NEW YORK -- In ways big and small, Americans have been looking to rebalance their lives since the terrorist attacks in New York and Washington.
Many -- especially baby boomers, who have made multitasking a lifestyle -- have begun asking questions like, "Do I need to work 60 hours a week?" "How much house is too much?" "What do I really want for my kids?"
The answers are still emerging, but J. Walter Smith, president of Yankelovich Partners, a marketing consultancy, believes they will center on a half-dozen values: family, community, integrity, authenticity, security and balance.
"In the year and a half prior to Sept. 11, we were already seeing some shifting in peoples' priorities," Smith said. "What Sept. 11 did was accomplish in a day what might otherwise have taken years. It gave people permission to talk about these things and to begin to actively look for ways to reconnect with these values."
Some of this, he feels, is a reaction to the excesses of the 1990s, when "we had more stuff, more wealth than ever before, but it didn't make us feel happier."
Ruth L. Hayden, a financial consultant in St. Paul, Minn., believes many families are re-evaluating their lives.
"I think people are slowing down and saying, 'Let's think about this,"' Hayden said.
She's seeing clients who are cutting down their work hours, turning their cell phones off so they can have uninterrupted conversations, spending more time at home -- and actually enjoying it.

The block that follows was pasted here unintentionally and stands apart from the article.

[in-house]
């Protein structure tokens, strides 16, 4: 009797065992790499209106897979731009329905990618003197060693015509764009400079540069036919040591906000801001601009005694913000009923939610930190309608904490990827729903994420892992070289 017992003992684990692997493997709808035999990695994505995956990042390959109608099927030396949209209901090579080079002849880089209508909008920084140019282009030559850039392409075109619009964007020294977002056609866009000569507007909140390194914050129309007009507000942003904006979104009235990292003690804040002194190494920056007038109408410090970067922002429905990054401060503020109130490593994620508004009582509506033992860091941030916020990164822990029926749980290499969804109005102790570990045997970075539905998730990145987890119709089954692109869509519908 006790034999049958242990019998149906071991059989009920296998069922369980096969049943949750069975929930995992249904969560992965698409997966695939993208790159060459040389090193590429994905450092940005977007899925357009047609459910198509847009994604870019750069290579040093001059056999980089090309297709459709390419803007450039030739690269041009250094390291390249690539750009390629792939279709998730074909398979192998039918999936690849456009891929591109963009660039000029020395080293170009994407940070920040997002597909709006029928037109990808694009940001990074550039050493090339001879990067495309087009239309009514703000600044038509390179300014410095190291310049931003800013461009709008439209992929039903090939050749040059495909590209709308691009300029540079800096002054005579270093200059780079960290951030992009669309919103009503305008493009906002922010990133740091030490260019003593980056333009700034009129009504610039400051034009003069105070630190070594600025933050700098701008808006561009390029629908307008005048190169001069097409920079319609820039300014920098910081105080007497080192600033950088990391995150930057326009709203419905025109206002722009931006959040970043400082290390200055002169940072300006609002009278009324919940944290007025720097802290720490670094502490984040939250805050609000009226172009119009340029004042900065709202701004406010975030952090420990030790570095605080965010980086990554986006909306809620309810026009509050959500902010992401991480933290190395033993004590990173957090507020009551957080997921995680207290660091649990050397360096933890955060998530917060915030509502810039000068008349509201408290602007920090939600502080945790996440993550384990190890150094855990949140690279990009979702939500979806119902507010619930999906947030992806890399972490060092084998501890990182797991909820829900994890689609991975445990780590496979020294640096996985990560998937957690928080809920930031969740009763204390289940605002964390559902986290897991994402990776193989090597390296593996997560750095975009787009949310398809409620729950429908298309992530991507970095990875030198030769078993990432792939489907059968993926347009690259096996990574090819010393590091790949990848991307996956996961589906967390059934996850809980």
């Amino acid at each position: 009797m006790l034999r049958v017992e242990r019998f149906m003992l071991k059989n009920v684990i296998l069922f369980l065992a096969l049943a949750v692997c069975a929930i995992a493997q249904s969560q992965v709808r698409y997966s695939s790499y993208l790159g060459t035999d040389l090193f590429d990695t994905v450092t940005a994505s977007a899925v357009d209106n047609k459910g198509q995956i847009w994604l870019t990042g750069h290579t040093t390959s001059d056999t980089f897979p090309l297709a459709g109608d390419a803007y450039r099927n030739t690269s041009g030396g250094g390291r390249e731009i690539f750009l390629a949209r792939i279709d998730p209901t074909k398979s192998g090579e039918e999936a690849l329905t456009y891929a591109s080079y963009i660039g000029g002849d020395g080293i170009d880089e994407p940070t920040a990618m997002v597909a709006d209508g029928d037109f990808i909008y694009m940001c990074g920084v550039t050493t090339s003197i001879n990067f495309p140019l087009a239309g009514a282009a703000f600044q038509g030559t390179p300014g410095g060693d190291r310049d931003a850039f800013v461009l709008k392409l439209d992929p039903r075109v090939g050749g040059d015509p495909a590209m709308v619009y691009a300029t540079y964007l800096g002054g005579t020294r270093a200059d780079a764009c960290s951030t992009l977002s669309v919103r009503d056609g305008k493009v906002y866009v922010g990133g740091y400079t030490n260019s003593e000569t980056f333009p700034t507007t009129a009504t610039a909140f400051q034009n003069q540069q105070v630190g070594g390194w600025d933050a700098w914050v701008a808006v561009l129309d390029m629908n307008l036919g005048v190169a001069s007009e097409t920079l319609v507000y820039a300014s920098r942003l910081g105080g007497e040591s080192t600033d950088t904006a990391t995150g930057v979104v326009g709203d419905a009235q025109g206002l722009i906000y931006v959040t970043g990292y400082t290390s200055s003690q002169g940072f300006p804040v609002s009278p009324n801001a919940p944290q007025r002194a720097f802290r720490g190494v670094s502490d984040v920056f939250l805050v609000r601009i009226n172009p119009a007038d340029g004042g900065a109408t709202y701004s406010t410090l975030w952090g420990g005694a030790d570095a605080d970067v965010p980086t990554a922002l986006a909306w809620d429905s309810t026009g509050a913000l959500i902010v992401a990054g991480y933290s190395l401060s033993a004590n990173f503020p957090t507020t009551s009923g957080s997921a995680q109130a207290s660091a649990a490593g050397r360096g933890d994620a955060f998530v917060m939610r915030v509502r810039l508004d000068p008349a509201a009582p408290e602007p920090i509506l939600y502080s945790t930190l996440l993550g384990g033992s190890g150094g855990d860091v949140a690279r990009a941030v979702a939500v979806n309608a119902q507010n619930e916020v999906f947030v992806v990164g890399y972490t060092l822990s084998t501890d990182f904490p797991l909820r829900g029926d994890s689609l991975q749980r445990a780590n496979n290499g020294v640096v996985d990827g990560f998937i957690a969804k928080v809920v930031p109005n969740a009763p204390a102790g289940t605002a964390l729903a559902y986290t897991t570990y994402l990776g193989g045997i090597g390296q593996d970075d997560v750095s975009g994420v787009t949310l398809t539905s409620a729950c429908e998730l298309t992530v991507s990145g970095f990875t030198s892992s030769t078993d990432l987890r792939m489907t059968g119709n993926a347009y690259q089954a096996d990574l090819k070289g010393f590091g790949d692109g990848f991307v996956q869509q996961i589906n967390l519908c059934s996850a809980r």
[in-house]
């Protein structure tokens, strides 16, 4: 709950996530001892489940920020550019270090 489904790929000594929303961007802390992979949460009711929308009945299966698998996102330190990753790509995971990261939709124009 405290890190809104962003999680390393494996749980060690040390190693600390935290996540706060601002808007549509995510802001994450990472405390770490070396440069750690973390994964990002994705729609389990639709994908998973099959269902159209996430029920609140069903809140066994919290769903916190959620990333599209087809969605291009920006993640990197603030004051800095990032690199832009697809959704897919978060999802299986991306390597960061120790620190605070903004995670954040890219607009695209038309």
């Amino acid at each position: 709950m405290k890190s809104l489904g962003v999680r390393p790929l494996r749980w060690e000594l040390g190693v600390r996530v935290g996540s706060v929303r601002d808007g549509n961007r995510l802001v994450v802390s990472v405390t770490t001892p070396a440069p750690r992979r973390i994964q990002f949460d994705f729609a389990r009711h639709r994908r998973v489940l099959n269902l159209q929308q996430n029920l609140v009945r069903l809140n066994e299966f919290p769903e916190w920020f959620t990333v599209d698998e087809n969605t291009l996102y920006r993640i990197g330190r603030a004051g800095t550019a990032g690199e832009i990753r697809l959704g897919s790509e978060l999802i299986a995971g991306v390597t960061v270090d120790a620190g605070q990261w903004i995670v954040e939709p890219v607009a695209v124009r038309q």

"What seemed important on Sept. 10 didn't seem important on Sept. 12," Hayden said. "They want their lives to work better."
Maui Meyer, a real estate developer in Hood River, Ore., believes many people in big cities are considering a move to a smaller town. He says that since the attacks, he has seen a 20 percent to 30 percent jump in the number of people looking for houses.
"People who thought of Hood River as a place to buy a vacation cottage are now asking about bigger houses," Meyer said. "Let's face it, people can work from anywhere these days."
Meyer, 35, believes the attacks shocked a lot of people into "trying to make more sense out of their lives." And he sees them asking a progression of questions that can only be answered by major lifestyle changes.
"Start with, I want to spend more time with my kids, but I can't because I have a long commute to work," he said. "If I shift to working at home, do you need that SUV anymore? Do I need to live in a big city?"
Clinical social worker Janet Strassman Perlmutter, who operates a psychotherapy practice in central Massachusetts with her husband, psychologist Joel Perlmutter, says change could take time.
"Lifestyle changes, to put work and life in better balance, are often a series of small decisions that sometimes lead to bigger decisions," she said. "Two years from now, people may look back and say, 'After Sept. 11 I obviously needed to make changes in my life, and I did."'
Joel Perlmutter thinks many Americans, especially boomers, "need to teach themselves that we don't have to be busy and running all the time and that quiet time is also important for spiritual, emotional and personal growth," he said.
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